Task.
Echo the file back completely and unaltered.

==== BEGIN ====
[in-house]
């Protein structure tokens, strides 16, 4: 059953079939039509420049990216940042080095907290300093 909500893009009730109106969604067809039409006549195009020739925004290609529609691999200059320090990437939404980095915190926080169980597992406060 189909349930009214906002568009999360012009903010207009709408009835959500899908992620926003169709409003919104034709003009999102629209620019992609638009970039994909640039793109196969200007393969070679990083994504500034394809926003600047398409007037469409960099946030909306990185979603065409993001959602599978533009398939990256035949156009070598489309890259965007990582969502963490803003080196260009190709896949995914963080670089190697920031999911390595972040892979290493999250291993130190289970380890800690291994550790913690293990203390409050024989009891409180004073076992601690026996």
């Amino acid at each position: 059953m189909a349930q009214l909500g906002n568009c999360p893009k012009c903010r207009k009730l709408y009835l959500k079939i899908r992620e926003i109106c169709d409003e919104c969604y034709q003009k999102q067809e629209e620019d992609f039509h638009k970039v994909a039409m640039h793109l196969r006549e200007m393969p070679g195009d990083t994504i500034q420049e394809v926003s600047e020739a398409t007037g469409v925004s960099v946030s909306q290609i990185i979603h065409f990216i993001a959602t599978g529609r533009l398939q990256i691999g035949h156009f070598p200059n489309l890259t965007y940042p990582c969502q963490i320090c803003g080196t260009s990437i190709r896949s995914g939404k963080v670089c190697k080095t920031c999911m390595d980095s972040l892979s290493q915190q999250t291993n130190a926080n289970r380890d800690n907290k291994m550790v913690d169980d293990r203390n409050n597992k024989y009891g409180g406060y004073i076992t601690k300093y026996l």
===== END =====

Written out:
[in-house]
């Protein structure tokens, strides 16, 4: 059953079939039509420049990216940042080095907290300093 909500893009009730109106969604067809039409006549195009020739925004290609529609691999200059320090990437939404980095915190926080169980597992406060 189909349930009214906002568009999360012009903010207009709408009835959500899908992620926003169709409003919104034709003009999102629209620019992609638009970039994909640039793109196969200007393969070679990083994504500034394809926003600047398409007037469409960099946030909306990185979603065409993001959602599978533009398939990256035949156009070598489309890259965007990582969502963490803003080196260009190709896949995914963080670089190697920031999911390595972040892979290493999250291993130190289970380890800690291994550790913690293990203390409050024989009891409180004073076992601690026996």
């Amino acid at each position: 059953m189909a349930q009214l909500g906002n568009c999360p893009k012009c903010r207009k009730l709408y009835l959500k079939i899908r992620e926003i109106c169709d409003e919104c969604y034709q003009k999102q067809e629209e620019d992609f039509h638009k970039v994909a039409m640039h793109l196969r006549e200007m393969p070679g195009d990083t994504i500034q420049e394809v926003s600047e020739a398409t007037g469409v925004s960099v946030s909306q290609i990185i979603h065409f990216i993001a959602t599978g529609r533009l398939q990256i691999g035949h156009f070598p200059n489309l890259t965007y940042p990582c969502q963490i320090c803003g080196t260009s990437i190709r896949s995914g939404k963080v670089c190697k080095t920031c999911m390595d980095s972040l892979s290493q915190q999250t291993n130190a926080n289970r380890d800690n907290k291994m550790v913690d169980d293990r203390n409050n597992k024989y009891g409180g406060y004073i076992t601690k300093y026996l």